The easiest way to get through the winter is to accept that we are a part of it. Come November 5th, we lose an hour as we transition away from daylight saving time. The time change, signaling the transition from autumn to winter, is notorious for throwing many of us off-balance, and this fatigue only compounds with the holiday season and its demands. At a time when most mammals hibernate, we are called to be active — traveling, working harder, being social, rushing.
The winter blues don’t just come out of nowhere.
Light, and especially sunlight, synchronizes our body’s natural circadian rhythms. Circadian rhythms are like our internal clocks, dictating when we feel alert, when we feel the most sleepy, and the moods in between. When we have less exposure to sunlight in the darker winter, our natural tempos are thrown out of whack.
The production of serotonin, the chemical that our brain oozes to regulate our mood, is also created naturally with sunlight. Limiting opportunities to produce serotonin can cause our moods to drop.
Sleep and the development of melatonin are also thrown off when the time changes. Melatonin affects our circadian rhythms, determining how restful we feel when we wake up. So much of melatonin production is dependent on schedule and routine. When we wake at dawn, before the sun can wake us up, we might end up feeling sluggish. Conversely, when we stay up too late, the drowsiness is more potent because our bodies are rushing to produce melatonin before we are asleep.
With all this happening on the chemical level, we are bombarded with the holiday season and end-of-year activities that exacerbate the stress even further. This is an impacted time when a lot of folks travel, shop, and work toward tight deadlines. These activities require large amounts of energy, and worse, they can pressure us to exert ourselves beyond our comfort levels. Whether it is our workplaces, our families, or our friends — we are called upon, and we usually oblige at the expense of taking care of ourselves. It’s no wonder why the cold and flu coincide with the holiday season.
1. Sunlight is essential, so prioritize getting it whenever you can. Maximizing exposure to sunlight (safely) encourages the production of serotonin and can reset circadian rhythms. The sun is also a wonderful source of vitamin D, which supports the immune system and metabolism.
2. Since the sun starts to set earlier, invest in warm lighting for your space. Think candles. Elisha Knight, Senior Photographer at Thrive Market, suggests cutting overhead lighting and placing dim, ambient lights around your space. Overhead lighting is often bright, harsh, and cooler on the color spectrum. This kind of light mimics daylight and exposing ourselves to it keeps us up longer. Diffused, warmer lighting eases us into slumber.
3. Try aromatherapy. A couple of drops of eucalyptus oil in a hot shower or a diffuser encourage relaxation and activate your senses. Smells jolt us awake and can help to focus your attention on what your body feels.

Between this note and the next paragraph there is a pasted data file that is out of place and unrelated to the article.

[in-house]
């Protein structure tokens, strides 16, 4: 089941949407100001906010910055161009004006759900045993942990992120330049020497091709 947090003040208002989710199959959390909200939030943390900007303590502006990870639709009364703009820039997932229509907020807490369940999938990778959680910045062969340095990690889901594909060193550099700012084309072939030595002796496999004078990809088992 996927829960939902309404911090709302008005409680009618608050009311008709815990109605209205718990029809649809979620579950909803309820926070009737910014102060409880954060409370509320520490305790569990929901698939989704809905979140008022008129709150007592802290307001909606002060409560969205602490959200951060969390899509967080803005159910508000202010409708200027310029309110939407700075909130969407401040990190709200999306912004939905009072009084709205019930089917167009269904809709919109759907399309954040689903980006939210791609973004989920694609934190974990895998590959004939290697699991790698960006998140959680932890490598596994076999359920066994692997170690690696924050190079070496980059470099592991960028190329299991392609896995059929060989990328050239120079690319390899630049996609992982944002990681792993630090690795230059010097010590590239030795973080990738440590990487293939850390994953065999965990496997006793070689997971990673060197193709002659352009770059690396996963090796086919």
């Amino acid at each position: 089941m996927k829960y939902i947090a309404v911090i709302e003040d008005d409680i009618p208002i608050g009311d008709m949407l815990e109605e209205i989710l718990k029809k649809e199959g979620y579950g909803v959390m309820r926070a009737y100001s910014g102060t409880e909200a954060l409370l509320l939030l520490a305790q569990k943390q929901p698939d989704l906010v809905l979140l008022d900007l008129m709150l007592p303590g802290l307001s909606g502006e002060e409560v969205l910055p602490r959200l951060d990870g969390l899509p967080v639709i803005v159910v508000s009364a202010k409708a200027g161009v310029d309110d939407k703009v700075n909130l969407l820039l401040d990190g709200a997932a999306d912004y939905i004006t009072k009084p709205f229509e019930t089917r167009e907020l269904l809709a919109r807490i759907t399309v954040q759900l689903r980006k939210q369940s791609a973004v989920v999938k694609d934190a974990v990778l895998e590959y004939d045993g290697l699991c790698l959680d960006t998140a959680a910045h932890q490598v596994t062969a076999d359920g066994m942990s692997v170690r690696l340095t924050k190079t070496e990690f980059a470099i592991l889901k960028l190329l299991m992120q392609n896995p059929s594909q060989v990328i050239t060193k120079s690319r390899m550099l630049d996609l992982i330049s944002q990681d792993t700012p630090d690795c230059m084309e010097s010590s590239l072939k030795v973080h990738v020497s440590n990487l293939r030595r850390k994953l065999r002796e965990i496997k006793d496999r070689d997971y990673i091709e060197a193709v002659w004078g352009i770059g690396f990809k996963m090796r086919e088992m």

4. A healthy dose of movement and cardiovascular activity, when conditions permit, encourages us to get out into the sun and simultaneously stimulate our serotonin receptors. Energy levels may drop in the wintertime, so even a brisk walk around the neighborhood with a warm cup of coffee can do wonders for your mood.
5. Catch a cold? Nourish yourself with recipes that help your body. We love Lily Harris’s bone broth elixir, not only for its savory, complex taste, but also its ingredients like tocos and ginger, which are packed with vitamins and anti-inflammatory properties. Megan Mitchell’s citrusy, warm wellness tonic is also great for a fresh, spicy hit of antioxidants.
6. Need a little extra boost of immunity? Take some Beekeeper’s Natural Propolis throat spray for sore throats and persistent coughs. A dose of Garden of Life’s Raw Vitamin C or MaryRuth Organic’s B12 and D3 can help to support your immune system.
Winter is not an easy season to weather. The days are dark and cold, the trees wither, airports are packed, snow gathers on roads. Instead of dreading what comes, the way to address these changes is to approach them with grace. It is okay to be less productive. It is okay to be tired this time of year.
Self-care is put on opposite ends of the spectrum. It’s either a luxury we need to earn or simply a waste of time. We end up deprioritizing our health — believing in some false hope that we can overtake the season, only to be broken by the end of it. Time spent taking care of ourselves is not time wasted.
Winter is not an abstract event that happens to us. We are quite literally participants inside of it. To think about “mastering” or “conquering” or “pushing through” the winter is a privileged position. We, at some point, will be humbled before our biology. So let us take a cue from Mother Nature and chill out.
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